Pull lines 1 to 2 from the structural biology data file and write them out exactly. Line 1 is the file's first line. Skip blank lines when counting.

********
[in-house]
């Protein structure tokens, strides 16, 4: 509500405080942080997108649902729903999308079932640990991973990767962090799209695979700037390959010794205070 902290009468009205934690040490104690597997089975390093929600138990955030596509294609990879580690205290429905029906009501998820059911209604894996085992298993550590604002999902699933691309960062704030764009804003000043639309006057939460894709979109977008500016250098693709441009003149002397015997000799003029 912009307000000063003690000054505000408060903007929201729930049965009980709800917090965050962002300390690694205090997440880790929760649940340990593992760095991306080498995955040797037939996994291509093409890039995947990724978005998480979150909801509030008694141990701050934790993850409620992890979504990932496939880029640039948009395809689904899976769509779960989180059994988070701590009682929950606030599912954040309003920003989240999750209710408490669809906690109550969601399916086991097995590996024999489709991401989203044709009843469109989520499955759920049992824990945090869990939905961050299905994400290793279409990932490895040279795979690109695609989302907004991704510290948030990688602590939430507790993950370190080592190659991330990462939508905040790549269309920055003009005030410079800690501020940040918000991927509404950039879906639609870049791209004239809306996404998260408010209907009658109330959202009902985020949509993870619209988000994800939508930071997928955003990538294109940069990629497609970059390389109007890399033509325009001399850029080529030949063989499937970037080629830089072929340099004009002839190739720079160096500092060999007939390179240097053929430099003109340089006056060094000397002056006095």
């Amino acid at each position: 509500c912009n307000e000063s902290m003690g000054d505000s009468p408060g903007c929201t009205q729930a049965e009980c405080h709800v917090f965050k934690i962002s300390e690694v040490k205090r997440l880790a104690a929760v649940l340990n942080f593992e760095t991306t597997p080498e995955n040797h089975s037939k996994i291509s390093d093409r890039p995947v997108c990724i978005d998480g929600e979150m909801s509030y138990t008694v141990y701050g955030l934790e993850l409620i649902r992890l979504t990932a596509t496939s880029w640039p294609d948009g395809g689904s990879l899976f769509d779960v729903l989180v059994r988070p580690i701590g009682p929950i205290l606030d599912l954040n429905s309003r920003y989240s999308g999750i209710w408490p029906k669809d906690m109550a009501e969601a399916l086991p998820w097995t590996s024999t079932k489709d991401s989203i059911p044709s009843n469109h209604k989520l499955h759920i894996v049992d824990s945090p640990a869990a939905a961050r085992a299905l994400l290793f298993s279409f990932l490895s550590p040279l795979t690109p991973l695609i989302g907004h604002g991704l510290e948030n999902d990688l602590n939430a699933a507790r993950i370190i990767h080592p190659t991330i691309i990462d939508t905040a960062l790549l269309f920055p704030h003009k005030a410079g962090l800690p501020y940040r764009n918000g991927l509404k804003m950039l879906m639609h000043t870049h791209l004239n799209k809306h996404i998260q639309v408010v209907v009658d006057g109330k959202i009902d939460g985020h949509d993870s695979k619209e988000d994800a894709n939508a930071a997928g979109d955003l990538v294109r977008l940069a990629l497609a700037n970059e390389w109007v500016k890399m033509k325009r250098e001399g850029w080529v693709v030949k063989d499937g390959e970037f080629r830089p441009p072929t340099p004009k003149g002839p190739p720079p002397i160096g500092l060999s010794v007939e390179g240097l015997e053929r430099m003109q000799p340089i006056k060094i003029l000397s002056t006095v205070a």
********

[in-house]
């Protein structure tokens, strides 16, 4: 509500405080942080997108649902729903999308079932640990991973990767962090799209695979700037390959010794205070 902290009468009205934690040490104690597997089975390093929600138990955030596509294609990879580690205290429905029906009501998820059911209604894996085992298993550590604002999902699933691309960062704030764009804003000043639309006057939460894709979109977008500016250098693709441009003149002397015997000799003029 912009307000000063003690000054505000408060903007929201729930049965009980709800917090965050962002300390690694205090997440880790929760649940340990593992760095991306080498995955040797037939996994291509093409890039995947990724978005998480979150909801509030008694141990701050934790993850409620992890979504990932496939880029640039948009395809689904899976769509779960989180059994988070701590009682929950606030599912954040309003920003989240999750209710408490669809906690109550969601399916086991097995590996024999489709991401989203044709009843469109989520499955759920049992824990945090869990939905961050299905994400290793279409990932490895040279795979690109695609989302907004991704510290948030990688602590939430507790993950370190080592190659991330990462939508905040790549269309920055003009005030410079800690501020940040918000991927509404950039879906639609870049791209004239809306996404998260408010209907009658109330959202009902985020949509993870619209988000994800939508930071997928955003990538294109940069990629497609970059390389109007890399033509325009001399850029080529030949063989499937970037080629830089072929340099004009002839190739720079160096500092060999007939390179240097053929430099003109340089006056060094000397002056006095």